Parenting in a pandemic: how do the new UK rules impact you?


Coronavirus – parenting through a pandemic

My advice to separating parents is always to try to see things from the children’s perspective and to try to provide certainty and consistency when making arrangements for who they live and spend time with, so that their children know what to expect. However, during a pandemic that is hard to achieve: with guidance changing, infection rates increasing and concern rising, remaining calm and consistent becomes increasingly difficult. Parents will often have different perspectives on what is safe and what is allowed.

The uncertainty was highlighted this weekend when on Friday Boris Johnson, during his Downing Street press conference suggested (with a caveat to check the Guidance) that a child living in a medium tier house might not be able to spend time with a parent in a higher tier location. Whilst the Guidance is absolutely clear that in all tiers there is an exemption to the rules regarding different households gathering where children spend time between the households of their separated parents, it was not clear that the same exemption applies when it comes to travelling between tiers for contact arrangements. A government spokesperson since clarified that people are allowed to form childcare and individual support bubbles across tiers so that a parent in a Tier 2 area would be able to travel to look after a child in a Tier 3 area. Whilst spending time with each parent might not usually be described as ‘childcare’ (as this usually refers to someone other than the parents looking after the children), it appears to apply to separated parents in this instance.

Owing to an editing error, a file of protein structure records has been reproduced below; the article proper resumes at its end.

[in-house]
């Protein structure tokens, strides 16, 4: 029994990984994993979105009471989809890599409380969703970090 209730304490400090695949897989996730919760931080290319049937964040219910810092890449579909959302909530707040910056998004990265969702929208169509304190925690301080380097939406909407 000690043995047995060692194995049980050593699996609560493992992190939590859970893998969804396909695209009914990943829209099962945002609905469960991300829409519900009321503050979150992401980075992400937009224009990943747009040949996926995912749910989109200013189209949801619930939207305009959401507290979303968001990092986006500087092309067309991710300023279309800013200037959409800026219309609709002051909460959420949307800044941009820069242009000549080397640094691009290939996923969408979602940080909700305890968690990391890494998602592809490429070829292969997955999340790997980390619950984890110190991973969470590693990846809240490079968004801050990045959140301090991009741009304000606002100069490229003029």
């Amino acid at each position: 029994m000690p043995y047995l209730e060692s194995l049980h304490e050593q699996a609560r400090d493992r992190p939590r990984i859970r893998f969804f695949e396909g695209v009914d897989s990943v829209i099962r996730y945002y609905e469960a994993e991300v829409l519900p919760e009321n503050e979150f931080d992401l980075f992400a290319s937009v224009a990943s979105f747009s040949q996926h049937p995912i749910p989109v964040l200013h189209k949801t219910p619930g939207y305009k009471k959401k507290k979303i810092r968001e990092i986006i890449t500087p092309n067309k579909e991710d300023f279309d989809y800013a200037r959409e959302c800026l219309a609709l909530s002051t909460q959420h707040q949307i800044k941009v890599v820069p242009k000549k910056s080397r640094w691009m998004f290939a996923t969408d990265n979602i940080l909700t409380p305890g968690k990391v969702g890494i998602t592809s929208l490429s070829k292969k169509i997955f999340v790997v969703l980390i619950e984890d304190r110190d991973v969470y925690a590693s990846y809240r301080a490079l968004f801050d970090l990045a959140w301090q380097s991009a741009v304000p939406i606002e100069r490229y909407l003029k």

Childcare arrangements under the new rules

The new rules regarding gatherings and households mixing include exemptions for childcare arrangements, whether they are of a formal nature (nannies, nurseries and childminders) or an informal nature (friends and family). There are also exceptions for the legal gathering limit of supervised activities provided for children including wraparound care, youth groups and activities and children’s playgroups.

Where there is an informal childcare arrangement this is described as being in a ‘childcare bubble’. The rules state that different households can mix where informal childcare is being provided to a child aged 13 or under.

This will no doubt come as a relief to all of those parents who rely on childcare arrangements as a source of support and to enable them to work and provide for their families.

Communication can help in the absence of certainty or clarity

Communication is key to finding solutions to issues in relation to children. With uncertainty and often anxiety in relation to interpreting guidance and staying safe, it is important to try to articulate to your former partner what your concerns are and to listen to, and try to understand, their concerns. Taking advice as to the parameters within which to work can really help to find solutions during this difficult time. As ever, it is so important to put the needs and best interests of your children at the heart of all discussions.

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